Boris Johnson guilty of "massive underspend" on budget for cycling in London, claims Green Assembly Member
Mayor of London Boris Johnson has been accused of presiding over "a massive underspend" on cycling in London. Green Party Assembly Member Darren Johnson, who raised similar concerns last year, claims that since 2008 there has been a £150 million shortfall between the £588 million allocated to cycling and actual expenditure.
The Mayor of London Boris Johnson and his counterpart in Paris, Bertrand Delanoë, have met to share ideas about improving road safety in their respective cities, as well as swapping ideas regarding cycle infrastructure.
Following the meeting, which took place last Thursday, it was agreed that London's cycling commissioner, Andrew Gilligan, would visit Paris in February to see first hand the measures being taken there to make conditions safer for cyclists.
Mayor of London Boris Johnson has poured cold water on the development of a so-called ‘Sky Cycle’ network of aerial cycle routes running above railway lines in the capital, describing the idea as “fantastically expensive” and outlining other measures he believes should take priority in improving the safety of cyclists.
London’s cyclists could race around the capital on specially built elevated cycleways at the height of a three storey building, should new plans drawn up by Lord Foster come into fruition.
Foster, the architect who masterminded the Millennium Bridge and Wembley Stadium, has created SkyCycle, a 135-mile network of streets that span 10 routes, accessed from 209 ramps across the city.
Foster says that SkyCycle would allow cyclists to raise their average speed from 10mph to 15mph in the city, protect their lives and cut journey times significantly.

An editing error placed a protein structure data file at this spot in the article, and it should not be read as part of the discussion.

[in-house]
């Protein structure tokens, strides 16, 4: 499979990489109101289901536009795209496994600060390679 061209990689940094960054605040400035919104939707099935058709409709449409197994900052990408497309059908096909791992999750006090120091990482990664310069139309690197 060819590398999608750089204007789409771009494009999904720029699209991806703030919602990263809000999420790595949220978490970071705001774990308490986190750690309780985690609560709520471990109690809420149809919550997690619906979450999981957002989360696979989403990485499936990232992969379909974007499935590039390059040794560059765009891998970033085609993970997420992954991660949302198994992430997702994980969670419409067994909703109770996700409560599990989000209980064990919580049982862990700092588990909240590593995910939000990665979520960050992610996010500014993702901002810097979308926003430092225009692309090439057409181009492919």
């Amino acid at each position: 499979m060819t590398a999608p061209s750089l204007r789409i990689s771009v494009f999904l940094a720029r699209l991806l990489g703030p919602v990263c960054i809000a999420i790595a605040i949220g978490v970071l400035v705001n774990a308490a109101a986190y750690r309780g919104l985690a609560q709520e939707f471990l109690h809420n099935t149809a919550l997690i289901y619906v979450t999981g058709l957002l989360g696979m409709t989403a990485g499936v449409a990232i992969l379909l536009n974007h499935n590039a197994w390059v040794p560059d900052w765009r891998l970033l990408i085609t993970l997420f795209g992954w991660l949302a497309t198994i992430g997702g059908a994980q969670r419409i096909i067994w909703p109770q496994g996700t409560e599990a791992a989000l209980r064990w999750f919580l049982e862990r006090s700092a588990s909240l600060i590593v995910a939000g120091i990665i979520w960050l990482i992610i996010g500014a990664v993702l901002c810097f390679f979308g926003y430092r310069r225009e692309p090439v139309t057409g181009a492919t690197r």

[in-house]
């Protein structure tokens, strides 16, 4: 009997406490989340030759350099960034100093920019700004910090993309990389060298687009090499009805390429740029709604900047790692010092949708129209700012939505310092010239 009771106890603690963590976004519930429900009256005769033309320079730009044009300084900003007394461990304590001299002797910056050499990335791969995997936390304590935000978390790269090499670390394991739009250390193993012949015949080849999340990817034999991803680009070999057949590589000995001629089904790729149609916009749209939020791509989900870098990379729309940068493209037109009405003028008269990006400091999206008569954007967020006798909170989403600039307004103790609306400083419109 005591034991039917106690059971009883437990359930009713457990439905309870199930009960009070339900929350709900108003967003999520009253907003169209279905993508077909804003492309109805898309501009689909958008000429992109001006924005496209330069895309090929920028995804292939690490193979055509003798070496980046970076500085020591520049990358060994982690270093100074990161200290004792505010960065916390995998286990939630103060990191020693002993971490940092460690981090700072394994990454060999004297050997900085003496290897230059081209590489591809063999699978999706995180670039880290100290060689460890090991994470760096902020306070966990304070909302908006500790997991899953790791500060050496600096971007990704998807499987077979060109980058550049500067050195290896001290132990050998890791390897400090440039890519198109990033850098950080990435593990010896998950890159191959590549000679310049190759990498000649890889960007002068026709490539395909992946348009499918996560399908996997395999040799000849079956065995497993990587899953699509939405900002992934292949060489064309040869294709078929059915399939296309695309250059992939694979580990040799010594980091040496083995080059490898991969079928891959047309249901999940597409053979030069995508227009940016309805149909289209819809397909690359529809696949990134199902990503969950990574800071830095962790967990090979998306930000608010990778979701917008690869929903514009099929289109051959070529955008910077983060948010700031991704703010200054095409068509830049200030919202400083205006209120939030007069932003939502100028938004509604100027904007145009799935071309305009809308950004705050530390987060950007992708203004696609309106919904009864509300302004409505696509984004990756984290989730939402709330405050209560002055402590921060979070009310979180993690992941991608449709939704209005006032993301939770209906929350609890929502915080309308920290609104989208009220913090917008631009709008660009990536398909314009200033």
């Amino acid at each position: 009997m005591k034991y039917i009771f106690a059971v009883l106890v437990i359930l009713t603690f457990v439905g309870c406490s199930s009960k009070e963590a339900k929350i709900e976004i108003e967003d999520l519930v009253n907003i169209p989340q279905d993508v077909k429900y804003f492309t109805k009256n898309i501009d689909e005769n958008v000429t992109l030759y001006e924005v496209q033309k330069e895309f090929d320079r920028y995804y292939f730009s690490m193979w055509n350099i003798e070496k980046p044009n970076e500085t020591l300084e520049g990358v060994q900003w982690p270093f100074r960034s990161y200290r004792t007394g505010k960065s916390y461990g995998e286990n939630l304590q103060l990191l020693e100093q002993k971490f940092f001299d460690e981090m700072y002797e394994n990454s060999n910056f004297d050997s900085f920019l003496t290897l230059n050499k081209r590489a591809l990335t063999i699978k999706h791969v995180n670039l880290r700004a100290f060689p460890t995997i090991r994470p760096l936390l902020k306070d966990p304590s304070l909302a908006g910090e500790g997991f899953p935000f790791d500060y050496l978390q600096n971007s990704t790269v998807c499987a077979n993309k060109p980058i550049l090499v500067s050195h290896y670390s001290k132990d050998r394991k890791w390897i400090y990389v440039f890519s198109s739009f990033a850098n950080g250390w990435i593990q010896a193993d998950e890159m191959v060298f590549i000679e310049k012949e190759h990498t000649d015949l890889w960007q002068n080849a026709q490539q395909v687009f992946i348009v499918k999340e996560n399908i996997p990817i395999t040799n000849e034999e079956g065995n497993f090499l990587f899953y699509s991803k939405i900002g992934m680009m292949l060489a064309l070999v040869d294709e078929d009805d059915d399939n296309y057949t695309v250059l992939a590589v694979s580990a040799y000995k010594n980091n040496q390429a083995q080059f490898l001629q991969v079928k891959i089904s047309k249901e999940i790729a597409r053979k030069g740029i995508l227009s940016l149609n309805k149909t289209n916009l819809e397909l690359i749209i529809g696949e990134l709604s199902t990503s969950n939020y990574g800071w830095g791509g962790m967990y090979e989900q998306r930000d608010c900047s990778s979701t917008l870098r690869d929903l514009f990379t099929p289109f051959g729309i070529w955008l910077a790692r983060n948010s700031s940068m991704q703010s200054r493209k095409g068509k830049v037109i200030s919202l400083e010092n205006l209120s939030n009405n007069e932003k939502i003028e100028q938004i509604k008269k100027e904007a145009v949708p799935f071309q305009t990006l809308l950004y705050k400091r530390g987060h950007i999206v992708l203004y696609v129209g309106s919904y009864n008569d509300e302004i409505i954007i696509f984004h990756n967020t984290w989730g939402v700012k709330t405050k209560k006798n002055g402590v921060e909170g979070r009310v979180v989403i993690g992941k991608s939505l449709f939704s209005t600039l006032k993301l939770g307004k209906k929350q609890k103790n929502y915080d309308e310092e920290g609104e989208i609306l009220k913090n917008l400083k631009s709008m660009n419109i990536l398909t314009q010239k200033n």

The Mayor of London, Boris Johnson, has published a map of quiet backstreet cycle routes connecting all areas of inner London with a view to collecting feedback from the public.
“Cycle streets” closed to other traffic, new routes by parks and sixty miles of backstreet “Quietways” are part of the proposed Grid.
Many of the new Quietway routes will run parallel to Tube lines or bus routes, with a “Circle Line Quietway” and a “Victoria Line Quietway” among the routes published today.
Barclays to end Boris Bike deal but SERCO contract to be extended - major overhaul of London's cycle hire scheme on the way?
Transport for London (TfL) and Barclays have confirmed that the bank’s sponsorship of the city’s Boris Bikes will come to an end in July 2015 – despite having announced in 2011 that they had agreed an extension to the initial contract that would take it through to 2018. Meanwhile, TfL's board is meeting today and is due to extend the contract of Scheme operator Serco, which also expires in 2015.
Boris Johnson has pledged to make 33 dangerous junctions in London safer for cyclists, along with starting work on two major safe cycle highways for cyclists through the middle of the city by 2015.
He will also publish a network of quieter routes through backstreets for cyclists who are frightened of cycling around lorries.
"We are publishing the map of our new network of Quietways across Zone one, many of them following the lines of the Tube map,” he said in a speech this morning.
Mayor of London Boris Johnson appears to have backed down from his planned comments warning that the focus on recent deaths ran the risk of putting people off cycling.
Speaking at a safety summit at City Hall bringing together cycle and haulage groups, Mr Johnson had planned to suggest campaigning groups needed to be “more careful” in how they spoke about cycling.
More than 80% of London cyclists responding to a survey say they are more concerned about road safety than they were six months ago.
In the online survey conducted for the London Assembly’s Transport Committee, a statistically significant response base of nearly 6,000 people, of whom more than 90 per cent cycle in London, two-thirds of them daily, a significant number said they were cycling less.
22 per cent said they had decreased their number of trips by bike in the last six months, with 91 per cent of those saying it was due to safety fears.
Mayor of Bristol George Ferguson says that lorries should be banned from the city centre during rush hour, describing them as a “menace.” The views of the first elected mayor of England’s sixth largest city contrast with those of Mayor of London Boris Johnson, who last month rejected a call from British Cycling policy advisor Chris Boardman to ban HGVs from cities during peak hours.